Tuesday, 16 September 2014

Food Safety Tips

food safety tips

One of the biggest risks presented by food is the chance of its ingestion resulting in an illness. That occurs when the consumed food is contaminated, which can happen for several reasons. The most dangerous forms of contamination are those not obvious to the naked eye and are formed by microorganisms like bacteria, viruses, fungi and parasites.

So lets take a look at the risks brought by each of them.

Bacteria: They are everywhere and can easily move from place to place with the help of our hands, kitchen utensils, sneezes and many other ways. Not all of them are harmful, some of them have no effect on us and some of them even aid us into making foods we love, like cheeses and yogurt. However there are bacteria associated with food spoilage / decomposition that could cause food poisoning and those that their consumption will unquestionably result in an illness. 

Bacteria's favorite food is protein and they like moisture and warm temperatures. When they are introduced into a new environment, they need some time to readjust but when they do, and the conditions are favorable, they reproduce quickly (bacteria can double themselves within 15 to 30 minutes).

In the end, bacteria is everywhere and the best way to handle them is to take measures to keep them from spreading and growing and eventually kill them.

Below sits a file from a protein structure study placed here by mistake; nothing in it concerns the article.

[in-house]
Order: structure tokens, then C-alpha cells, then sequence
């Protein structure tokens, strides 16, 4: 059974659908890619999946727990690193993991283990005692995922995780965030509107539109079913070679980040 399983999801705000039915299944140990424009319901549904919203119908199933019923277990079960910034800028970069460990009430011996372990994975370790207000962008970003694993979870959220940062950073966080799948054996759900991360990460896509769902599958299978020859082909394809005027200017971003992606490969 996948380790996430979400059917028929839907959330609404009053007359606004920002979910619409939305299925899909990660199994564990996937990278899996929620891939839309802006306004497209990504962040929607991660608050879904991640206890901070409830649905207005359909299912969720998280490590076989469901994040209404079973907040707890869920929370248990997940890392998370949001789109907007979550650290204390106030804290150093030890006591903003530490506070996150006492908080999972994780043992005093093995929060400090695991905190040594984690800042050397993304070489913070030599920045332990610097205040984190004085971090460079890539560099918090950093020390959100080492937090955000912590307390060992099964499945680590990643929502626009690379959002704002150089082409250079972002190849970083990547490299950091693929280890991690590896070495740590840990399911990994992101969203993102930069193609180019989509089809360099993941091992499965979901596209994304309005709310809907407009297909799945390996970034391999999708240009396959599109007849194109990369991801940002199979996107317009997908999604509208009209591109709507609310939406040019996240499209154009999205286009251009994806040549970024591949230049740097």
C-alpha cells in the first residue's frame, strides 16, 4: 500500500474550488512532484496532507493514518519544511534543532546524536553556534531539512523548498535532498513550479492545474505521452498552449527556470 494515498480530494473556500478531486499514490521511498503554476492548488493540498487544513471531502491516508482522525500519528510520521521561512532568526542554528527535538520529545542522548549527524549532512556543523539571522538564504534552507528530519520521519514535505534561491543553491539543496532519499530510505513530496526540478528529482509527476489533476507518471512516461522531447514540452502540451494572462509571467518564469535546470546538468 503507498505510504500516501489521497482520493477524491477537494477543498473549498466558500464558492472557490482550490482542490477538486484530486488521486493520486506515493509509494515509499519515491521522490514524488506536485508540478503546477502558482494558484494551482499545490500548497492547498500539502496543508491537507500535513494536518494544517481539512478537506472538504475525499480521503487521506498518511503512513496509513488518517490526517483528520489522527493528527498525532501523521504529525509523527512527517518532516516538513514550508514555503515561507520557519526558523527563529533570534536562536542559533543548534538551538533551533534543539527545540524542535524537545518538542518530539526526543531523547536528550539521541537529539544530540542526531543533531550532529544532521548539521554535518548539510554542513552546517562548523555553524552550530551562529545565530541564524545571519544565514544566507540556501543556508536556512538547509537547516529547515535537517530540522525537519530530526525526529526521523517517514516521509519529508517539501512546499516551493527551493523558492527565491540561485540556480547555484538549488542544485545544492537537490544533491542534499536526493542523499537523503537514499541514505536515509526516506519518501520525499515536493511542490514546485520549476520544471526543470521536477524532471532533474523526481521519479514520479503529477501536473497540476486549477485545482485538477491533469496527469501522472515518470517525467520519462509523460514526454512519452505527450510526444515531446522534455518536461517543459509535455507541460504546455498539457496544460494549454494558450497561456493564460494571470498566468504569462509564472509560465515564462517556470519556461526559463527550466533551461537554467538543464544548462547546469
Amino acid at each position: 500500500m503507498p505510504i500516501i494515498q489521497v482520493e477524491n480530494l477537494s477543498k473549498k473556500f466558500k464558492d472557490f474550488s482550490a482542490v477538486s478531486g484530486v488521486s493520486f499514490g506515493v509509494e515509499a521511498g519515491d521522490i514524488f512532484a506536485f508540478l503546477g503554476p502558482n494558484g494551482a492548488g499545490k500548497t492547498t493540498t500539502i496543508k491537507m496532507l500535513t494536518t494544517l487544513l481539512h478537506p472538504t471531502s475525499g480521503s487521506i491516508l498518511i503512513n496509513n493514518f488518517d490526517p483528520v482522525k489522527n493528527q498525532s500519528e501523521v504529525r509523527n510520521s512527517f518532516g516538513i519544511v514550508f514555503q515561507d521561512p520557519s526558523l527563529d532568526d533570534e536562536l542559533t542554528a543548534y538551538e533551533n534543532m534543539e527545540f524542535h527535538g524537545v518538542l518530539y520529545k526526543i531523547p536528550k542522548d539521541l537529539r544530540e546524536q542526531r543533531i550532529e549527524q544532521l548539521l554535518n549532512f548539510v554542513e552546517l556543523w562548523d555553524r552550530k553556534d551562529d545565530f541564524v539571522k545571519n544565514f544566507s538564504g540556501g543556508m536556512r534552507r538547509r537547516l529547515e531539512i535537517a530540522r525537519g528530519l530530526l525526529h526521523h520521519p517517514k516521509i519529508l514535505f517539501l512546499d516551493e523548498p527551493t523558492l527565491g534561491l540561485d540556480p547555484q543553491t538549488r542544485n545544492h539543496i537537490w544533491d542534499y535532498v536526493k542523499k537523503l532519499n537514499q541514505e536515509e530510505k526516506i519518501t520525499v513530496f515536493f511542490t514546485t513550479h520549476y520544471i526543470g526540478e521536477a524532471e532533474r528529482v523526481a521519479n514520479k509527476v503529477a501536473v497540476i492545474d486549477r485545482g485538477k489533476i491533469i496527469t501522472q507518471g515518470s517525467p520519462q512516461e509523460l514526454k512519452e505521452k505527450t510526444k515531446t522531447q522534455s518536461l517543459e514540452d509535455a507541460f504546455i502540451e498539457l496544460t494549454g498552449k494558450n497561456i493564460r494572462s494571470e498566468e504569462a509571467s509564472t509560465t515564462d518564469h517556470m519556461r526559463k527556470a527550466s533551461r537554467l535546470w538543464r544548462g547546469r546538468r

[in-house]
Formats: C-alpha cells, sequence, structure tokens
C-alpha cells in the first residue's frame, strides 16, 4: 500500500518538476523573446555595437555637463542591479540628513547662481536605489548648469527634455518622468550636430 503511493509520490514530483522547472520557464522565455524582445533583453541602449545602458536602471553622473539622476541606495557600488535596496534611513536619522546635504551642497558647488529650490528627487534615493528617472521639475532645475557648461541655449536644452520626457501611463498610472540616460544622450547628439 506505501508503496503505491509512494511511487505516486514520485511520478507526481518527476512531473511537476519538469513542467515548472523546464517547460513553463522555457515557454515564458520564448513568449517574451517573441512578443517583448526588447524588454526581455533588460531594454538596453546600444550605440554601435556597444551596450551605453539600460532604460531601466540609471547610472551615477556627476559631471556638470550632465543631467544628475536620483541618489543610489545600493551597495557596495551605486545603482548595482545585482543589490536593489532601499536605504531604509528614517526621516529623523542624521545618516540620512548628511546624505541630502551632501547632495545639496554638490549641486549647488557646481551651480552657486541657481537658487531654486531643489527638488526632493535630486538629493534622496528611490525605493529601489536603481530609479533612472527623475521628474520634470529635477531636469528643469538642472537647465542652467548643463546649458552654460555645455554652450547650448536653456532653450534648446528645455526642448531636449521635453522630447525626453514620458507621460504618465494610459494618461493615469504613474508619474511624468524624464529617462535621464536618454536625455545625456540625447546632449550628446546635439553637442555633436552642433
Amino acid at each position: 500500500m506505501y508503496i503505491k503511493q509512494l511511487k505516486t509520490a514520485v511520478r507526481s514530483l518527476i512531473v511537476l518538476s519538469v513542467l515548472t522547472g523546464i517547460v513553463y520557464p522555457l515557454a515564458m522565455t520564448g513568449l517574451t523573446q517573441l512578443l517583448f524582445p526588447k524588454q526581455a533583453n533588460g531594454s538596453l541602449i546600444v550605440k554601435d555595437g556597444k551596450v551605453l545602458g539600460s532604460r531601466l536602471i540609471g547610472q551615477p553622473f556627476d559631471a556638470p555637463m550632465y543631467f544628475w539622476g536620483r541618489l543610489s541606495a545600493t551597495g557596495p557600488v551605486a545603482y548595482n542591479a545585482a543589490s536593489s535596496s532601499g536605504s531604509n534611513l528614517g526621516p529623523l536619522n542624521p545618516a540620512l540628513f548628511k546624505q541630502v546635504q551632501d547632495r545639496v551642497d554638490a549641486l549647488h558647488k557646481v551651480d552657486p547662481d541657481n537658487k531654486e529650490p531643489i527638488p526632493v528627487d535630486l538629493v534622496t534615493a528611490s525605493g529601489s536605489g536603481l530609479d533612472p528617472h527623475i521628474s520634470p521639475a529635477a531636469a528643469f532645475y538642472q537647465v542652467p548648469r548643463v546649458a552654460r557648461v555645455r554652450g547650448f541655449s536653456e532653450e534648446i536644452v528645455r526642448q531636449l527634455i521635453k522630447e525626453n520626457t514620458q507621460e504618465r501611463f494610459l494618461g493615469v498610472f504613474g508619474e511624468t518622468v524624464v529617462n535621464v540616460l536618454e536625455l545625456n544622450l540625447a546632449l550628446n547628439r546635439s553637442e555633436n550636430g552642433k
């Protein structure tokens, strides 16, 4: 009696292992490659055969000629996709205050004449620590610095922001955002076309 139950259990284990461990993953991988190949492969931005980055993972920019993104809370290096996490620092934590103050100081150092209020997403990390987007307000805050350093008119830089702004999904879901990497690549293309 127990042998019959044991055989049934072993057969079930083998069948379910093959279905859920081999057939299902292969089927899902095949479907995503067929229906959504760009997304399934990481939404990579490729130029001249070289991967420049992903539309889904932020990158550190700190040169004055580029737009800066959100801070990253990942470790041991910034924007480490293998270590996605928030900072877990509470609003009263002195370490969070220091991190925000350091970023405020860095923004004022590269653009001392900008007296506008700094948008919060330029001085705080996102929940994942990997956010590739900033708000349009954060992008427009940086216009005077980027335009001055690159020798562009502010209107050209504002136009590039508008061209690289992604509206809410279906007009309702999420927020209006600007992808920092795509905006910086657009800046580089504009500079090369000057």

Good practices are to keep working areas and utensils cleaned, the food covered and when applicable refrigerated. The safe temperature zones to keep bacteria from growing is below 40 F (4 C) or above 140 F (60 C) and most of them are killed when the temperature of 170 F (60 C) is kept for 30 seconds. 

Here's a list of foods more susceptible to bacterial contamination. They are formally  known as TCS (Time/Temperature Control for Safety) Foods so when you are handling them, you  need to keep tabs on time and temperature controls. 
  • Milk and Dairy Products
  • Eggs
  • Meat (Beef, Lamb, Pork)
  • Poultry
  • Seafood (fish, shrimps, scallops, etc.)
  • Plant derived foods that have already been cooked, partially cooked or in someway heat treated (also including processed products like dried pasta)
  • Sprouts and seed sprouts
  • Soy products - like Tofu
  • Sliced melons and tomatoes (because of the possible contamination passed through the fruit's skin into the fruit flesh). 
  • Untreated garlic & oil mixtures
Viruses: They are dormant and become active when entering a living cell and only then start to reproduce. Food contamination by viruses usually happens due to food interaction with humans, surfaces or water. A couple of viruses examples are the flu virus and Hepatitis A.

Parasites: These are living organisms living inside other living organisms (very Sci-Fi). The contamination usually happens when infected animal meat is consumed. This type of contamination can usually be avoided by fully cooking or freezing food.

Fungi: Mold is a type of fungi and although there are good mold (like those used to make blue cheese and sour dough) there are bad ones that cause allergic reactions and other diseases.